``Dialogue poses no threat. During the last 30 years of struggle the nationalist community of Ardoyne has developed strategies and skills which have enabled us to effectively challenge social deprivation and other issues affecting this community. We would be willing to share that expertise with the Glenbryn community and deal with issues that unite as well as those that divide us.''
A day later and the loyalist protestors are threatening to escalate the blockade after a number of loyalists were arrested after scuffles with the RUC. ``The mood in the area is very angry,'' said the PUP's Billy Hutchinson.
``The residents of Glenbryn are caught in a contradiction of their own making,'' says Brendan Mailey. ``On the one hand they claim that they are protesting because no one will listen to them but on the other hand they are refusing to talk.''
Glenbryn rewarded for bigotry
North Belfast Sinn Féin Assembly member Gerry Kelly has said that an £8.7 million investment announced by Social Development Minister Maurice Morrow for the Glenbryn area will be perceived as a reward for bigotry. The announcement came as loyalists threatened to escalate their sectarian blockade of Catholic Holy Cross Primary School.
There are a number of areas in North Belfast that urgently need investment and regeneration. Glenbryn is just one of a number of areas which includes Ardoyne, Ligonel, the New Lodge, Bawnmore and Whitewell.
``The perception will be that Glenbryn is going to benefit from a £8.7 million urban renewal scheme, an amount equivalent to the full Urban 2 money provided for the whole of North Belfast, as a result of the sectarian blockade of schoolgirls going to Holy Cross,'' said Kelly.
Highlighting the fact that of the 1,800 people currently on the housing waiting list in North Belfast, 1,700 of them are nationalists, Kelly continued.
``The fact that three out of four areas in North Belfast approved by DUP Minister Maurice Morrow for the urban renewal scheme are loyalist, challenges the minister's announcement that this will send a ``positive message to everyone in North Belfast.
``Maurice Morrow has pledged himself to listening to people and engaging with the community. Nigel Dodds, the local MP, has pledged to represent the interests of everyone,'' said Kelly, ``yet both are members of the DUP, both supported a Protestant Community Forum as opposed to a less sectarian, inclusive forum with political representation.''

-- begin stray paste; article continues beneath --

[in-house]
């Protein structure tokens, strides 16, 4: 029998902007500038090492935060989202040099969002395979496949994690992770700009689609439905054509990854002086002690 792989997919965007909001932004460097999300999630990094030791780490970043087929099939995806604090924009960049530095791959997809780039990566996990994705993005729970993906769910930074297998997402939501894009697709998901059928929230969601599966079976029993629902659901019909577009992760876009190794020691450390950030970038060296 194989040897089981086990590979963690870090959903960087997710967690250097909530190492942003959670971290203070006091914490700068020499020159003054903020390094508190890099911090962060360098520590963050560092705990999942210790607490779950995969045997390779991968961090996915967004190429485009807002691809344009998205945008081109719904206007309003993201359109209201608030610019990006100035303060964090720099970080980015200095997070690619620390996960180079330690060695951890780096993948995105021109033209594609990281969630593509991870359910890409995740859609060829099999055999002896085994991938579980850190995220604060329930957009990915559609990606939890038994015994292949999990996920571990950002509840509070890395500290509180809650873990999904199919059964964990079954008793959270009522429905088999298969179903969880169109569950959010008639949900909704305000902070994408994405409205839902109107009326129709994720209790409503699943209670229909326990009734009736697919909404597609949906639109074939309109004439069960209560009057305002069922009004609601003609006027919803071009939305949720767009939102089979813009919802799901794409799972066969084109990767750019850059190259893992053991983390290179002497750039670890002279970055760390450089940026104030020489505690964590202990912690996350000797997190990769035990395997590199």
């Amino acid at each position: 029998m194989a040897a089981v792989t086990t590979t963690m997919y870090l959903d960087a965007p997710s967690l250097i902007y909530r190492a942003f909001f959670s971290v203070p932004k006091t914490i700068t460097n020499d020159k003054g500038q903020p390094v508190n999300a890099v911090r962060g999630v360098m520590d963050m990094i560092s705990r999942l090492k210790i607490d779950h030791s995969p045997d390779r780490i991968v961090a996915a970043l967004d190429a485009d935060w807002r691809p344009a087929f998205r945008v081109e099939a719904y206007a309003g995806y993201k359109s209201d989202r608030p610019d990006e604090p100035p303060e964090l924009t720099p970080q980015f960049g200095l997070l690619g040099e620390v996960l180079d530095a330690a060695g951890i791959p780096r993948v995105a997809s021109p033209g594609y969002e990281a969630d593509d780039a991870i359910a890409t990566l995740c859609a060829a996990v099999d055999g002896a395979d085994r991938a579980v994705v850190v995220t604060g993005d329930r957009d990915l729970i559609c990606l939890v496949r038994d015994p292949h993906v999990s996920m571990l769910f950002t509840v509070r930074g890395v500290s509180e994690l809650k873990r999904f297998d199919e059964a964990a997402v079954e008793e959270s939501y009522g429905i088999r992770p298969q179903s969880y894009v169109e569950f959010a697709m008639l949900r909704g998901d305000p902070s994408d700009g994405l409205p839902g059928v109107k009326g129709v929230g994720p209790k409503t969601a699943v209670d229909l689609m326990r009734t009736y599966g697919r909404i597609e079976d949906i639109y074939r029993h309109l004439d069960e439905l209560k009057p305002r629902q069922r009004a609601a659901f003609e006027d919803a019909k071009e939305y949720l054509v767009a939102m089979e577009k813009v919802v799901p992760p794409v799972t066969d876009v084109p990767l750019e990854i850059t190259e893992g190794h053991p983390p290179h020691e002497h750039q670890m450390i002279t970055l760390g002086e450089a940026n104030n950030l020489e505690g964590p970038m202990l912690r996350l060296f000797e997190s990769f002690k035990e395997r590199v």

Zero tolerance for harassment of children
Sinn Féin's Cathy Stanton says that republicans will not tolerate any harassment of children attending school in the Limestone Road area of North Belfast.
Stanton was speaking after an incident on Monday afternoon, 17 September, when Protestant primary school children and their parents, coming from Currie Primary school, were attacked by a number of nationalist youths. According to reports, bricks and golf balls were hurled during the incident.
On Tuesday, Stanton said Sinn Féin activists accompanied her to the Limestone Road near the school to ensure that a repeat of Monday's incident did not occur.
``Any incident which places schoolchildren or their parents at risk is reprehensible,'' said Stanton. ``The children attending Currie Primary school have the same rights and entitlements as those attending Holy Cross Girl's Primary school. All children must be allowed to go to and from school without fear of harassment or intimidation. There is an onus on all public figures to safeguard these rights and entitlements.''
The Sinn Féin assembly member for the area, Gerry Kelly, also criticised those involved in the attack.
``Irrespective of the circumstances, there is absolutely no justification for any incident which places schoolchildren or parents collecting their children from school in danger,'' said Kelly.